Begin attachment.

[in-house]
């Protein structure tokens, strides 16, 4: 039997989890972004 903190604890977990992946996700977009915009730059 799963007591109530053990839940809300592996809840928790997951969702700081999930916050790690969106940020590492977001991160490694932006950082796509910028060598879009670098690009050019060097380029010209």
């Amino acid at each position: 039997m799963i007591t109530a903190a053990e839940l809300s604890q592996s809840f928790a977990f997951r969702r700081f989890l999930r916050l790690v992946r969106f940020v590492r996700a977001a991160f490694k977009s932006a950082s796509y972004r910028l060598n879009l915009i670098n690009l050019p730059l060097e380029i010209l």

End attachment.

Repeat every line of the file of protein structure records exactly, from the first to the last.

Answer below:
[in-house]
């Protein structure tokens, strides 16, 4: 039997989890972004 903190604890977990992946996700977009915009730059 799963007591109530053990839940809300592996809840928790997951969702700081999930916050790690969106940020590492977001991160490694932006950082796509910028060598879009670098690009050019060097380029010209």
């Amino acid at each position: 039997m799963i007591t109530a903190a053990e839940l809300s604890q592996s809840f928790a977990f997951r969702r700081f989890l999930r916050l790690v992946r969106f940020v590492r996700a977001a991160f490694k977009s932006a950082s796509y972004r910028l060598n879009l915009i670098n690009l050019p730059l060097e380029i010209l």